LOVE OF NEIGHBOR

“Dearly beloved, let us love one another, for charity is of God. And every one that loveth, is born of God, and knoweth God. He that loveth not, knoweth not God: for God is charity. By this hath the charity of God appeared towards us, because God hath sent his only begotten Son into the world, that we may live by him. In this is charity: not as though we had loved God, but because he hath first loved us, and sent his Son to be a propitiation for our sins. My dearest, if God hath so loved us; we also ought to love one another. No man hath seen God at any time. If we love one another, God abideth in us, and his charity is perfected in us.” 1 John 4:7-12

“Let us therefore love God, because God first hath loved us. If any man say, I love God, and hateth his brother; he is a liar. For he that loveth not his brother, whom he seeth, how can he love God, whom he seeth not? And this commandment we have from God, that he, who loveth God, love also his brother.” -1 John 4:7-19-21

POPE PIUS XII, MISTICI CORPORIS: “But if the bonds of faith and hope, which bind us to our Redeemer in His Mystical Body are weighty and important, those of charity are certainly no less so. If even in the natural order the love of friendship is something supremely noble, what shall we say of that supernatural love, which God infuses in our hearts? “God is charity and he that abideth in charity abideth in God and God in him.” The effect of this charity – such would seem to be God’s law – is to compel Him to enter into our loving hearts to return love for love, as He said: “If anyone love me…, my Father will love him and we will come to him and will make our abode with him.” Charity then, more than any other virtue binds us closely to Christ. How many children of the Church, on fire with this heavenly flame, have rejoiced to suffer insults for Him, and to face and overcome the hardest trials, even at the cost of their lives and the shedding of their blood. For this reason our Divine Savior earnestly exhorts us in these words: “Abide in my love.” And as charity, if it does not issue effectively in good works, is something altogether empty and unprofitable, He added immediately: “If you keep my commandments you shall abide in my love; as I have also kept my Father’s commandments and do abide in His love.” But, corresponding to this love of God and of Christ, there must be love of the neighbor. How can we claim to love the Divine Redeemer, if we hate those whom He has redeemed with His precious blood, so that He might make them members of His Mystical Body? For that reason the beloved disciple warns us: “If any man say: ‘I love God’ and hates his brother, he is a liar. For he that loveth not his brother whom he seeth, how can he love God whom he seeth not? And this commandment we have from God, that he who loveth God loveth his brother also.”[153] Rather it should be said that the more we become “members one of another” “mutually careful, one for another,” the closer we shall be united with God and with Christ; as, on the other hand, the more ardent the love that binds us to God and to our divine Head, the closer we shall be united to each other in the bonds of charity.”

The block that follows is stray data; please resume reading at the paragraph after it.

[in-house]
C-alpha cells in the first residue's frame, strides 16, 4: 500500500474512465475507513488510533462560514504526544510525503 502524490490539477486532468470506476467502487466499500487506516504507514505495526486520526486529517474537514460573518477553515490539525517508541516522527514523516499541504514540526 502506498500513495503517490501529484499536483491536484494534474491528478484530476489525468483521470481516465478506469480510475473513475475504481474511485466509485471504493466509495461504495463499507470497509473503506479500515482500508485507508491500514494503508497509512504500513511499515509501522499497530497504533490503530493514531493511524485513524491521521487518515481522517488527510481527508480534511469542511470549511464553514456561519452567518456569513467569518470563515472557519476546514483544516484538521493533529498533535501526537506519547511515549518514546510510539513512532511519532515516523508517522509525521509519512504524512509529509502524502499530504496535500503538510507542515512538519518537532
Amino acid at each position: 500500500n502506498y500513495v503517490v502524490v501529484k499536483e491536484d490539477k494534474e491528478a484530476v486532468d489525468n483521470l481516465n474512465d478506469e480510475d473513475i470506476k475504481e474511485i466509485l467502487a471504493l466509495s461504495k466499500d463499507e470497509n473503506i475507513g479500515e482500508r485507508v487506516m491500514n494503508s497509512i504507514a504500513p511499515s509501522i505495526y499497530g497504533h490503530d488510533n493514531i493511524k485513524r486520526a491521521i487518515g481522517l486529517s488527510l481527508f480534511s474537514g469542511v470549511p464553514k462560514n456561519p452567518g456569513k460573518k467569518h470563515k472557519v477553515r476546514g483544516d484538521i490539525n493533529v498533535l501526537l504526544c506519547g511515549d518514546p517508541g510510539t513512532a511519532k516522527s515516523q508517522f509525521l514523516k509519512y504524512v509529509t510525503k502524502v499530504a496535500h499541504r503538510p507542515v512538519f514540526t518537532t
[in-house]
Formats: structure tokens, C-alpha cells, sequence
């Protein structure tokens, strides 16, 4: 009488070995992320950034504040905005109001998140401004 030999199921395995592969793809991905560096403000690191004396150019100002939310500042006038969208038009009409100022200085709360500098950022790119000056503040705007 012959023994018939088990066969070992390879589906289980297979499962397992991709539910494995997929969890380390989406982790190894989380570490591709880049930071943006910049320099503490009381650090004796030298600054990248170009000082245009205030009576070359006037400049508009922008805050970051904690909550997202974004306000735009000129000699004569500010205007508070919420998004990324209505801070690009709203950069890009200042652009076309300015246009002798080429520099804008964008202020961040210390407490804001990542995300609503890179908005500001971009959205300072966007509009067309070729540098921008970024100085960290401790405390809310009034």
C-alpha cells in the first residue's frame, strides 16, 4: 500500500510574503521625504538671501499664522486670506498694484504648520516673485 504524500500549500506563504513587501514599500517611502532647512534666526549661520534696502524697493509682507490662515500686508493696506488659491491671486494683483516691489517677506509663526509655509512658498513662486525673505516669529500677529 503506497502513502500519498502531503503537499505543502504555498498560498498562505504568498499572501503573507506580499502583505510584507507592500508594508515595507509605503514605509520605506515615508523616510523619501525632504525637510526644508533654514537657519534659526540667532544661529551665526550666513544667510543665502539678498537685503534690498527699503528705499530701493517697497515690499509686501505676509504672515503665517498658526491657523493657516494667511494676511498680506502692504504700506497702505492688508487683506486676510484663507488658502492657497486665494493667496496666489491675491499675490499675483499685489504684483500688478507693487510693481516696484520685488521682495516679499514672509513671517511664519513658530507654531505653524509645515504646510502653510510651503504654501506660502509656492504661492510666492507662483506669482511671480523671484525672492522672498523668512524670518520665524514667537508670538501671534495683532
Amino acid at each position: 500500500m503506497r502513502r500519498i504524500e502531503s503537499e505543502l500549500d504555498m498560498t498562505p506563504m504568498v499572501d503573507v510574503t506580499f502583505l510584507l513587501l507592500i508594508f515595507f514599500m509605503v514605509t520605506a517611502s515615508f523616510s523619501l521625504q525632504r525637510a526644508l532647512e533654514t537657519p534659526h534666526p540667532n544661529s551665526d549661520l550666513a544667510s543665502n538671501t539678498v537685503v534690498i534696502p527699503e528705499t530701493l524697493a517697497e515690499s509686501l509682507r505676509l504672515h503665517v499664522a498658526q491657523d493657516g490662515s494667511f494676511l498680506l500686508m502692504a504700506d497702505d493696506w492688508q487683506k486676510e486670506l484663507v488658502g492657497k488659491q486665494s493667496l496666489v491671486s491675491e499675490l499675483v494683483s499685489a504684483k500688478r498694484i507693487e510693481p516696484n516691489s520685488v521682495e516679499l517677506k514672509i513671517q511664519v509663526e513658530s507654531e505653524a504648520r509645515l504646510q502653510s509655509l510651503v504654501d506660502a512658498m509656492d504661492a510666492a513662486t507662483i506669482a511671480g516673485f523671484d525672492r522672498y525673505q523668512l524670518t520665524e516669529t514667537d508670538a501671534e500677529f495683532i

Pope Pius XII

Among the many errors which derive from the poisoned source of religious and moral agnosticism, We would draw your attention, Venerable Brethren, to two in particular, as being those which more than others render almost impossible or at least precarious and uncertain, the peaceful intercourse of peoples.

  1. The first of these pernicious errors, widespread today, is the forgetfulness of that law of human solidarity and charity which is dictated and imposed by our common origin and by the equality of rational nature in all men, to whatever people they belong, and by the redeeming Sacrifice offered by Jesus Christ on the Altar of the Cross to His Heavenly Father on behalf of sinful mankind.